The beauty of virtual races is that they can be completed on your own time, at a location that’s convenient for you, and are still a great way to celebrate the work you’ve put in. It’s disappointing when an in-person race is cancelled, but there are ways to make a virtual option rewarding.

Check to see if your race is sending out bib numbers and t-shirts to wear while you race from afar. Plan out your route ahead of time, and have members of your household support you along the way - from the car! Having roommates or family members to be your mobile water station and cheer squad can keep some of that race day excitement alive. Make sure to snap a few pictures to share with the event organizers after you’ve crushed your solo run! Check out Running in The USA or your local Fleet Feet to find in-person and virtual races close to you. Signing up for a race is the perfect way to remind yourself of the progress you’ve made during your running journey.

Two woman laugh together and drink coffee after a run.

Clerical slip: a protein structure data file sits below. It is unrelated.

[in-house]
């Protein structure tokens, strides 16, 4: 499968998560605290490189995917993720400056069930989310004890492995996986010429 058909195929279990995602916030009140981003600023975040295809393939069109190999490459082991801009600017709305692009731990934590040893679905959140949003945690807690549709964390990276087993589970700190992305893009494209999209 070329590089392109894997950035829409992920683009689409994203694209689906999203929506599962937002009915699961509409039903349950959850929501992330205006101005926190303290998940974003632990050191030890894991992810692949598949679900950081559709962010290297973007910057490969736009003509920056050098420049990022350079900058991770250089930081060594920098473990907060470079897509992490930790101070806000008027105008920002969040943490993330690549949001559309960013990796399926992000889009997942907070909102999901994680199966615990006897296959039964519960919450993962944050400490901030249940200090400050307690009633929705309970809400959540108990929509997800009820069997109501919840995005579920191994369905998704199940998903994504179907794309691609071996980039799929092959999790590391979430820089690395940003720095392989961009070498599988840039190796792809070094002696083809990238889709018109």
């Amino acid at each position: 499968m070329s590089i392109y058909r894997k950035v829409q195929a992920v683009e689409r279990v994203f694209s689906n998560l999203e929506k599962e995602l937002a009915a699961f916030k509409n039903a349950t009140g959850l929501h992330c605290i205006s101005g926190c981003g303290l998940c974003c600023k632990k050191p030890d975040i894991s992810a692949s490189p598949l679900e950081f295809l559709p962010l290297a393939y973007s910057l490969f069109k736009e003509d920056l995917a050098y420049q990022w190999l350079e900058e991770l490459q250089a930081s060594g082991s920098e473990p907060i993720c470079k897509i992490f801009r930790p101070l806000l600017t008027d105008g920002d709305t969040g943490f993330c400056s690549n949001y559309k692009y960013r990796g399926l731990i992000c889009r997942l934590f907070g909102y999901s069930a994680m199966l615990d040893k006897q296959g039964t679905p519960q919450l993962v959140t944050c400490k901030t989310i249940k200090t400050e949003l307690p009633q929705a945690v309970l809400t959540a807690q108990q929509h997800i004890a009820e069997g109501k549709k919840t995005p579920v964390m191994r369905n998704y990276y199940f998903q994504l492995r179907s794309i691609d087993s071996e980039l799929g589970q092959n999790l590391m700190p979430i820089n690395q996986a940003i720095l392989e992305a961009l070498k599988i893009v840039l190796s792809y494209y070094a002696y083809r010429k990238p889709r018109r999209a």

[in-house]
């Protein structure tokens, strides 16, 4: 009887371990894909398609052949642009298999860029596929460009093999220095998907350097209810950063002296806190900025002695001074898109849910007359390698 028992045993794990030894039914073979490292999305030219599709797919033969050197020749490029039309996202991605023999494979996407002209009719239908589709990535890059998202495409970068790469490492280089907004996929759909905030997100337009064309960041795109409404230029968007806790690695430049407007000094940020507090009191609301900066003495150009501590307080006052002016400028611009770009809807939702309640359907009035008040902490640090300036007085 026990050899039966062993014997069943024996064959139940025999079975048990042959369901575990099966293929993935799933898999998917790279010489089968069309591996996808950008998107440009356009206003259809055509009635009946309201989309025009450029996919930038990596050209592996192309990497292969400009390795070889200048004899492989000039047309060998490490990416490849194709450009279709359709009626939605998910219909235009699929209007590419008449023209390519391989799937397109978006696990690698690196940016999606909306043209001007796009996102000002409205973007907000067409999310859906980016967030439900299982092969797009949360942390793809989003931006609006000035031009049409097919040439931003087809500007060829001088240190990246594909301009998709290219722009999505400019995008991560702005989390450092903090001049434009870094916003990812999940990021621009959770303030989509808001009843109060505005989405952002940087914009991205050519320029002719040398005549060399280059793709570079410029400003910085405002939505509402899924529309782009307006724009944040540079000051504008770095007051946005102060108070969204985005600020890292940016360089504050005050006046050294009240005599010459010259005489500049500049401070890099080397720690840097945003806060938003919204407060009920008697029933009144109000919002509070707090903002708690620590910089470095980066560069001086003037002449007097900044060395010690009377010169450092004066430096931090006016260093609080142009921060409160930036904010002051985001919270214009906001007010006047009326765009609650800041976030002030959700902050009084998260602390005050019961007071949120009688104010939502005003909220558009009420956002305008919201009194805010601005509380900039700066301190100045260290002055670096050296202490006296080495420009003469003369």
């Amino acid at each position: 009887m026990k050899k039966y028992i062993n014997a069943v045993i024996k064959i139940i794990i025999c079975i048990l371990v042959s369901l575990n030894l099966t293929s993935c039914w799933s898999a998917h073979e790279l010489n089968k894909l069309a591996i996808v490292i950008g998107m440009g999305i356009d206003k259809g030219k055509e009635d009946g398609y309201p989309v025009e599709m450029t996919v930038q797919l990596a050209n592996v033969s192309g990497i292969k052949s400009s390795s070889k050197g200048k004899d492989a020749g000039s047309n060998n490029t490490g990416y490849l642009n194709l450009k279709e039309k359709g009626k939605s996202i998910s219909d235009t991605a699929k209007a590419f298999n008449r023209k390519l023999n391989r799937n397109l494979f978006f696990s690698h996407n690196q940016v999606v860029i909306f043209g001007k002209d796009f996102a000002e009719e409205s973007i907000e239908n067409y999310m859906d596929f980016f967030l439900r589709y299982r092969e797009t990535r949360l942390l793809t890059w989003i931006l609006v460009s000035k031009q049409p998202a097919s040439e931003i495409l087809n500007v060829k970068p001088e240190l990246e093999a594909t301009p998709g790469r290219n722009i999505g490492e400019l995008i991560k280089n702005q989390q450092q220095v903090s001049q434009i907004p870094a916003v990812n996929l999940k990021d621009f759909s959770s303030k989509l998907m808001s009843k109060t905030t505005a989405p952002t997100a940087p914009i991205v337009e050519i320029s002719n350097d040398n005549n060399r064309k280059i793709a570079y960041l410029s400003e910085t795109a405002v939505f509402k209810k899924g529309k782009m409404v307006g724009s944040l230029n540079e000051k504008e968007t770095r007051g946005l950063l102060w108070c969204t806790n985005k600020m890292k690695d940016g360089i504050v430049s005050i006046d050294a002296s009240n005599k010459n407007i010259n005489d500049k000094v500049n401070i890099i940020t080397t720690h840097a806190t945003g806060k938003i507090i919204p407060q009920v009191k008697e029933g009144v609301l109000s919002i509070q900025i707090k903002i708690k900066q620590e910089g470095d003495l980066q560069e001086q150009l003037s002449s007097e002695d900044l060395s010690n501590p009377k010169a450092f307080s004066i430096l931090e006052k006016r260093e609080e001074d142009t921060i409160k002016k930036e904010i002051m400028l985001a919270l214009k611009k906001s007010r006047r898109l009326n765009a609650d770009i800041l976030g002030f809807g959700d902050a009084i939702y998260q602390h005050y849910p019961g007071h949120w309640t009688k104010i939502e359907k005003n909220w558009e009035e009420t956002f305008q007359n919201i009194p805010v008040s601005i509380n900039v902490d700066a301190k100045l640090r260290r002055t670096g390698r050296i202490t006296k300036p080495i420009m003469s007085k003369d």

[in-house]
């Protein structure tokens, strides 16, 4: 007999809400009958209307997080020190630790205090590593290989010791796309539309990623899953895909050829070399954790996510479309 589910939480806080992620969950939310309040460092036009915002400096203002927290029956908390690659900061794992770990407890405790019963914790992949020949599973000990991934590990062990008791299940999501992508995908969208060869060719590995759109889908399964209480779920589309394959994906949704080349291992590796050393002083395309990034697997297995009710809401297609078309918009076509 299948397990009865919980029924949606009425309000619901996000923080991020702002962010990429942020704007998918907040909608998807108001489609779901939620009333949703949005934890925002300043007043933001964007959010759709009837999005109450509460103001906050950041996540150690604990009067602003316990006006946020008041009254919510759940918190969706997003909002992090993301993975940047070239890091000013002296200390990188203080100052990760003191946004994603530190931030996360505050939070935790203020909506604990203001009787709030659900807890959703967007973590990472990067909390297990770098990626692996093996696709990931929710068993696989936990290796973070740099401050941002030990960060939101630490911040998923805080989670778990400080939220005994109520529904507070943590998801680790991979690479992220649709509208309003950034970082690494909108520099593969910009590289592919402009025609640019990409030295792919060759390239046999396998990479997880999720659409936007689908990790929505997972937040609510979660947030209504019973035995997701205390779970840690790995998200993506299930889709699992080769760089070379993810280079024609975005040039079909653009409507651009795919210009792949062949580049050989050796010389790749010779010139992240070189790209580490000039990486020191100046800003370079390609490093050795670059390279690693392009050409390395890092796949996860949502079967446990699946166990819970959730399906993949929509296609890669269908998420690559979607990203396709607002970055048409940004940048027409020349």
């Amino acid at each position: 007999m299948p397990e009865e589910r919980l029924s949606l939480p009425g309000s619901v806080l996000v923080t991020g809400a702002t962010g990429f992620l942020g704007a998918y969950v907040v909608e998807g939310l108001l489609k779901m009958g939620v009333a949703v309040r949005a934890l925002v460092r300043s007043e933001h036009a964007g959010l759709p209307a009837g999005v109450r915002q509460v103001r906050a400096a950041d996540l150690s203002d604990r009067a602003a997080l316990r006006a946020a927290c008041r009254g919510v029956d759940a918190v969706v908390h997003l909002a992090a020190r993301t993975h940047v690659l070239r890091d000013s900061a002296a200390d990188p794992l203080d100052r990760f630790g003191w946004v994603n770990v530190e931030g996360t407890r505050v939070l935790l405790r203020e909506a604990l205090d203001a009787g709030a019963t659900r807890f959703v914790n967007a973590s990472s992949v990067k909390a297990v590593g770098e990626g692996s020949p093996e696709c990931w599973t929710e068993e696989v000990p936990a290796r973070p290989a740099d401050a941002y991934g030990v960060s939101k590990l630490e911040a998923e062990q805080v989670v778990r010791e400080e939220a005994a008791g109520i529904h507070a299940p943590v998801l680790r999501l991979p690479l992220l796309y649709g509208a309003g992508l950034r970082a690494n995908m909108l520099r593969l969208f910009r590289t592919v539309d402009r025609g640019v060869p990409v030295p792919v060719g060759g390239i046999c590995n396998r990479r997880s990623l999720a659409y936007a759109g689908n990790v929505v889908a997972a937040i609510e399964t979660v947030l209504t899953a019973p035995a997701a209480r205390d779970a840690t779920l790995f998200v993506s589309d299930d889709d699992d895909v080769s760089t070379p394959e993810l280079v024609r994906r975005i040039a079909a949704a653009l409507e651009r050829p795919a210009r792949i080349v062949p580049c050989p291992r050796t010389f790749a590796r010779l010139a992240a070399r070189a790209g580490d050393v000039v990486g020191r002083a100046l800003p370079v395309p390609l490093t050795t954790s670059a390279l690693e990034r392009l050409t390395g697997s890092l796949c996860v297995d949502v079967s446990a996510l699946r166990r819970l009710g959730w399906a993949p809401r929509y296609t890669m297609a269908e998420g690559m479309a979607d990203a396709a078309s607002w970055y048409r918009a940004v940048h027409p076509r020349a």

6. Treat yourself

You may not fall in love with running right away - and that is okay! Regardless of where you are in your running journey, make sure to find ways to reward yourself for the work you have put in. Hopefully going on a run will become something that you begin to look forward to, but while you adjust to becoming a runner, don’t forget to reflect on the progress you are making.

It takes time for your body to become comfortable with moving for an extended period, so it’s crucial to allow yourself time to progress. Swap one of your runs for a relaxed walk, check out a new trail, or take an extra day off! If you are running with a group, make time to celebrate with your fellow runners even if it’s from afar. Share your progress in your virtual group, and cheer on other members.

Splurge on a massage to relax while you recover, or run a hot bath before a laidback movie night. Find a way to thank yourself and your body for the work you are putting in. Running is hard work - but it will get easier.

By Claire Green. Claire runs professionally for the HOKA One One Aggies. When she’s not running you can find her swimming, writing or in the closest karaoke bar.